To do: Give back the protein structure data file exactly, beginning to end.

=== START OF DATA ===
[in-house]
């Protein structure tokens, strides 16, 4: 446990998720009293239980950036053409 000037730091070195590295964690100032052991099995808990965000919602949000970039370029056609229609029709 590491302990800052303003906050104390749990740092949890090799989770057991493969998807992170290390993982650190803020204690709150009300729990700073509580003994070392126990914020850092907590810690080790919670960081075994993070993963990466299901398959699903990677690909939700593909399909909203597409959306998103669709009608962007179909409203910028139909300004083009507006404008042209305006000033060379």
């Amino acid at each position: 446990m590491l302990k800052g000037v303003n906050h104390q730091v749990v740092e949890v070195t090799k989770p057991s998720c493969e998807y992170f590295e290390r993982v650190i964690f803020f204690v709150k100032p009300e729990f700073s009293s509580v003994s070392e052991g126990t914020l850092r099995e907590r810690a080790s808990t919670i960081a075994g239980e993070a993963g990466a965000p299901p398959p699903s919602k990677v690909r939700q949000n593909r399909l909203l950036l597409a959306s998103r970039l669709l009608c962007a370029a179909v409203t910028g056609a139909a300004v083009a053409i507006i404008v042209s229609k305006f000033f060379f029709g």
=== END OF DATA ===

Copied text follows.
[in-house]
């Protein structure tokens, strides 16, 4: 446990998720009293239980950036053409 000037730091070195590295964690100032052991099995808990965000919602949000970039370029056609229609029709 590491302990800052303003906050104390749990740092949890090799989770057991493969998807992170290390993982650190803020204690709150009300729990700073509580003994070392126990914020850092907590810690080790919670960081075994993070993963990466299901398959699903990677690909939700593909399909909203597409959306998103669709009608962007179909409203910028139909300004083009507006404008042209305006000033060379």
């Amino acid at each position: 446990m590491l302990k800052g000037v303003n906050h104390q730091v749990v740092e949890v070195t090799k989770p057991s998720c493969e998807y992170f590295e290390r993982v650190i964690f803020f204690v709150k100032p009300e729990f700073s009293s509580v003994s070392e052991g126990t914020l850092r099995e907590r810690a080790s808990t919670i960081a075994g239980e993070a993963g990466a965000p299901p398959p699903s919602k990677v690909r939700q949000n593909r399909l909203l950036l597409a959306s998103r970039l669709l009608c962007a370029a179909v409203t910028g056609a139909a300004v083009a053409i507006i404008v042209s229609k305006f000033f060379f029709g």